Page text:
The law presumes that, unless proved otherwise, the welfare of children is best served by being brought up in the bosom of their natural families
The law presumes that, unless proved otherwise, the welfare of children is best served by being brought up in the bosom of their natural families. The High Court resoundingly made that point in finding that a local authority’s objections to a mother being reunited with her eight-year-old son were inconsequential and trivial.
The boy had been taken into care and placed with foster parents due to his mother’s inability to provide good enough parenting. However, more than two years had passed since then, during which the mother had taken great strides in improving her lifestyle. In the circumstances, she applied under Section 39 of the Children Act 1989 to discharge the care order and have her son returned to her care.
The local authority contested the application on the basis that the mother’s ability to meet the boy’s emotional needs was questionable. There were also concerns about the dynamics of her relationship with her partner and that between the boy and his siblings. The boy had formed a close bond with his foster carers and the mother was said to have failed to cooperate fully with social workers.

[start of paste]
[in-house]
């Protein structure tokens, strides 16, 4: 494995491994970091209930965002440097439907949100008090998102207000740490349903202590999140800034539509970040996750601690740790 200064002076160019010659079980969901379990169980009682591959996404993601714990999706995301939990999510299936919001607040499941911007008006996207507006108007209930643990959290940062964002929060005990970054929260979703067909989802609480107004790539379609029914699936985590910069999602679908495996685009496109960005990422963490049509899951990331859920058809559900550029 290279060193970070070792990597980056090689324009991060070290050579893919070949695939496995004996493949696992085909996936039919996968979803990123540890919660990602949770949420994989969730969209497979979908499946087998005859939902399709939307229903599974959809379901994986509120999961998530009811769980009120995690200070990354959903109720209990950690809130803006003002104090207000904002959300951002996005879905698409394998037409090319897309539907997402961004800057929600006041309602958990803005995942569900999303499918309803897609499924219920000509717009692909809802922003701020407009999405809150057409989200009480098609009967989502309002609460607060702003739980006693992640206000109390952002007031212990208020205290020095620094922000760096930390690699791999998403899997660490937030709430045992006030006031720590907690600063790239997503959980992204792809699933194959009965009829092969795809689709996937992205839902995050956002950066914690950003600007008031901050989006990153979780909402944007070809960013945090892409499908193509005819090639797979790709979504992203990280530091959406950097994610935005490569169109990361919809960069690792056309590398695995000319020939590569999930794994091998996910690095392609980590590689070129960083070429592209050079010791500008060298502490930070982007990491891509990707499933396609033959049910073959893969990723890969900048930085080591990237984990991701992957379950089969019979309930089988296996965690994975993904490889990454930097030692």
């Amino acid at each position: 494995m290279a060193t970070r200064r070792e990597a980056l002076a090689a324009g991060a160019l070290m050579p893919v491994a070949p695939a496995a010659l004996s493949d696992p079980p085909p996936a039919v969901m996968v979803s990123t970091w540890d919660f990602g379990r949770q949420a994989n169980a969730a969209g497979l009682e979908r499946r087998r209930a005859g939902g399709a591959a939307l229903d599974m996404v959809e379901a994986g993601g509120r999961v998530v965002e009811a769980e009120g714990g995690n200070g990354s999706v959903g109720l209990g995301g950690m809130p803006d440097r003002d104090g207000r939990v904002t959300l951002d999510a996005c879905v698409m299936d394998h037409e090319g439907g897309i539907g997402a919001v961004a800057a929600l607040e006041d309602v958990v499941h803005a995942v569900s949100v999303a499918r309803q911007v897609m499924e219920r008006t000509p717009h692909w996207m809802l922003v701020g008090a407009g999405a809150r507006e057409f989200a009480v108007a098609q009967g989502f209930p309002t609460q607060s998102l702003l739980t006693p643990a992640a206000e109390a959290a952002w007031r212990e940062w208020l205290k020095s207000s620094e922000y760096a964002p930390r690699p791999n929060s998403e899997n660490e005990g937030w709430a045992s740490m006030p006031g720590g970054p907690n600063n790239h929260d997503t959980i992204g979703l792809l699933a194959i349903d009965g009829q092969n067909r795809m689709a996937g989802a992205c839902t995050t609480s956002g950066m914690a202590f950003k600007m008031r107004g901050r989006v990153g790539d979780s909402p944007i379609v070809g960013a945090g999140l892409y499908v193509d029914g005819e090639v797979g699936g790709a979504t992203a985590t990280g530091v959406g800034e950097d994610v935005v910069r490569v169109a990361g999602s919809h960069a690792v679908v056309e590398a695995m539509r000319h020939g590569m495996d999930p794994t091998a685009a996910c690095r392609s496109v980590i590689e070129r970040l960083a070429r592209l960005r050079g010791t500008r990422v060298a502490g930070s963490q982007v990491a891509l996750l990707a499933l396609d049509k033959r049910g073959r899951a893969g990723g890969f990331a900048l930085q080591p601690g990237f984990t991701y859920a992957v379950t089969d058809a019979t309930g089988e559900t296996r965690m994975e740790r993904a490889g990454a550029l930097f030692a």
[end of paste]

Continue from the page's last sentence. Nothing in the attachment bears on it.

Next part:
In upholding the application, however, the Court found that that the boy’s moral and physical health would be best promoted by him being brought up within his blood family. He had said that he would be happy to move back in with his mother and the local authority’s criticisms of her – including that she had failed to arrange the haircut he liked - were, on analysis, utterly insubstantial. The Court directed the boy’s return to his mother’s care, subject to a one-year supervision order.